A form of protection may involve the use of a seal or process of sealing the consignment.

A seal may be on individual cartons/items of freight or encompass a larger consolidated consignment in palletised or other form. Procedures for the placement of seals on cargo or mail must be included within the agreed procedures between the known customer and the RACA.

CAA does not prescribe or mandate the use of any particular seal. Where a seal is used it must allow for evidence of any tampering being identifiable by the RACA’s authorised person who is accepting the consignment into their facility.  Where a consignment of cargo or mail, by its nature, is unable to be sealed, procedures must be established that allow the RACA to identify whether or not the consignment has been tampered with when received into their facility. 

Seals affixed to consignments for compliance with New Zealand Customs Service (NZCS) requirements are considered acceptable for Part 109 compliance purposes. A RACA who wishes to utilise NZCS seals for this purpose must include reference to this, and the processes involved in checking the seals integrity upon accepting the consignment into their facility, within their exposition required under rule 109.71.

Seals applied for compliance with other agency requirements will be assessed by CAA for Part 109 compliance purposes on a case by case basis. An applicant for a RACA certificate who wishes to have any such seals considered for Part 109 compliance will need to include reference to these and the processes involved in checking the seals integrity upon accepting the consignment into their facility, within their exposition required under rule 109.71. Any such seal will need to provide for evidence of tampering in any individual instance to be identified by the RACA’s authorised personnel.

A RACA may receive consignments for carriage by air from a customer who is a member of the NZCS Secure Export Partnership Scheme. In such cases, if the RACA obtains documented evidence from that customer that they have procedures in place that have been, and continue to be, accepted by NZCS for the purposes of this scheme, the RACA may accept them as a known customer without needing to establish further detailed procedures.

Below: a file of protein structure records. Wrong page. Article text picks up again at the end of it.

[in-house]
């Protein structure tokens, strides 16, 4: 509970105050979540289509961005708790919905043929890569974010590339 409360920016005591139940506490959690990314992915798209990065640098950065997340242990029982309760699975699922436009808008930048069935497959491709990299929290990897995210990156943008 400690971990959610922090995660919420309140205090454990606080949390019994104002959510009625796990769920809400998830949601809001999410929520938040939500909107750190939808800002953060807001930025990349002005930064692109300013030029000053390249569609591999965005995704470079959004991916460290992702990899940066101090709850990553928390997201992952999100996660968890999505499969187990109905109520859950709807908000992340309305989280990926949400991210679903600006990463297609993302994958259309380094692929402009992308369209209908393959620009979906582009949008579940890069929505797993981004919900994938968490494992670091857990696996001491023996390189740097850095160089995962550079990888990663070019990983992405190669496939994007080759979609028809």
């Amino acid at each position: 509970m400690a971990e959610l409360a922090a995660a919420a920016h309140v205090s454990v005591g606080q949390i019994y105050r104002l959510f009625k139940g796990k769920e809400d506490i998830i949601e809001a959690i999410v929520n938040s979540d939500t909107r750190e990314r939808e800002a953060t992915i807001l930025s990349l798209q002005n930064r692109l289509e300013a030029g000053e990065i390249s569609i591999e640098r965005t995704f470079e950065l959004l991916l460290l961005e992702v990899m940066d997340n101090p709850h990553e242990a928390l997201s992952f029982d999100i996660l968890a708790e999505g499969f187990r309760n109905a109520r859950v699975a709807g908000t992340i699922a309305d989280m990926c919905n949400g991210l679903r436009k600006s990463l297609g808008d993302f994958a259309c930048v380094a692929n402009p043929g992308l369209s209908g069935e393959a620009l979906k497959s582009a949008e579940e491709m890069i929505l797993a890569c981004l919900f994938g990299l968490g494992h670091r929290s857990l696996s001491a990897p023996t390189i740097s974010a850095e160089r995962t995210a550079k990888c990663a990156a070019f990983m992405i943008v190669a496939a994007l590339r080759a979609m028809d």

In all such cases however the RACA’s exposition will need to include the procedures by which they ascertain a particular customer is a member of the Secure Export Partnership Scheme, and remains so on an ongoing manner, and the means by which they ensure any particular consignment accepted from that customer has been subject to the applicable scheme measures.

Membership of any other scheme for compliance with other agency requirements in this regard will be assessed by the CAA for Part 109 compliance purposes on a case by case basis. A RACA who wishes to have any scheme considered for Part 109 known shipper recognition purposes will need to include reference to this within their exposition required under rule 109.71. Such reference will need to identify the particular scheme involved, the procedures by which the RACA ascertains a particular customer is a member of that scheme and remains so in an ongoing manner and the means by which they ensure any particular consignment accepted from that customer has been subject to the applicable scheme measures.

In all cases however the RACA must ensure that any consignment it receives from a known customer has not been subject to any tampering while being transported between the known customer’s premises and the RACA’s facilities, or that if any tampering has occurred that this is evident as per rule 109.55(2).

109.61(b)        Continued Application of Known Customer Requirements

A RACA’s documented procedures must include the means by which they ensure that the security controls implemented by the known customer continue to meet the requirements of rule 109.61(a)(1) & (2) on an ongoing basis.

Such procedures (i.e. the RACA’s) must be acceptable to the Director.